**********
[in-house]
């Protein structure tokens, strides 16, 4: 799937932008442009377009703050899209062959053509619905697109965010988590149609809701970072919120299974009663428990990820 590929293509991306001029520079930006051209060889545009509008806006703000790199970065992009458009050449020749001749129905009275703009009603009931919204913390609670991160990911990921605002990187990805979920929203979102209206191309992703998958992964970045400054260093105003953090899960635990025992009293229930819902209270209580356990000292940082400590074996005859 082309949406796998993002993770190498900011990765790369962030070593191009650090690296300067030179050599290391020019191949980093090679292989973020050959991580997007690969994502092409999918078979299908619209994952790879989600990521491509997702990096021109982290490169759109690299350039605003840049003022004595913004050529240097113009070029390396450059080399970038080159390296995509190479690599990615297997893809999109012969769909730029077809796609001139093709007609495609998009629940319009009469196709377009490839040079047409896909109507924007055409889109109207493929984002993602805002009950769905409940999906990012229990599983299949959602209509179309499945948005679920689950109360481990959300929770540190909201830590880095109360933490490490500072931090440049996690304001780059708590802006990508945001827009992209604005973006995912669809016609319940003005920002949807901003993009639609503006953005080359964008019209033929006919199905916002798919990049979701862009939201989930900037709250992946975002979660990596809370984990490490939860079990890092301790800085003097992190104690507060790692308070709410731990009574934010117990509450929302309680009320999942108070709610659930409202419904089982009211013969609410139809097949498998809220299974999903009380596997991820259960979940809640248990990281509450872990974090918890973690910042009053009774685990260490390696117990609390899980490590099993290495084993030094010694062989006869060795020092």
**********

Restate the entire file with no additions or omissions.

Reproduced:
[in-house]
């Protein structure tokens, strides 16, 4: 799937932008442009377009703050899209062959053509619905697109965010988590149609809701970072919120299974009663428990990820 590929293509991306001029520079930006051209060889545009509008806006703000790199970065992009458009050449020749001749129905009275703009009603009931919204913390609670991160990911990921605002990187990805979920929203979102209206191309992703998958992964970045400054260093105003953090899960635990025992009293229930819902209270209580356990000292940082400590074996005859 082309949406796998993002993770190498900011990765790369962030070593191009650090690296300067030179050599290391020019191949980093090679292989973020050959991580997007690969994502092409999918078979299908619209994952790879989600990521491509997702990096021109982290490169759109690299350039605003840049003022004595913004050529240097113009070029390396450059080399970038080159390296995509190479690599990615297997893809999109012969769909730029077809796609001139093709007609495609998009629940319009009469196709377009490839040079047409896909109507924007055409889109109207493929984002993602805002009950769905409940999906990012229990599983299949959602209509179309499945948005679920689950109360481990959300929770540190909201830590880095109360933490490490500072931090440049996690304001780059708590802006990508945001827009992209604005973006995912669809016609319940003005920002949807901003993009639609503006953005080359964008019209033929006919199905916002798919990049979701862009939201989930900037709250992946975002979660990596809370984990490490939860079990890092301790800085003097992190104690507060790692308070709410731990009574934010117990509450929302309680009320999942108070709610659930409202419904089982009211013969609410139809097949498998809220299974999903009380596997991820259960979940809640248990990281509450872990974090918890973690910042009053009774685990260490390696117990609390899980490590099993290495084993030094010694062989006869060795020092």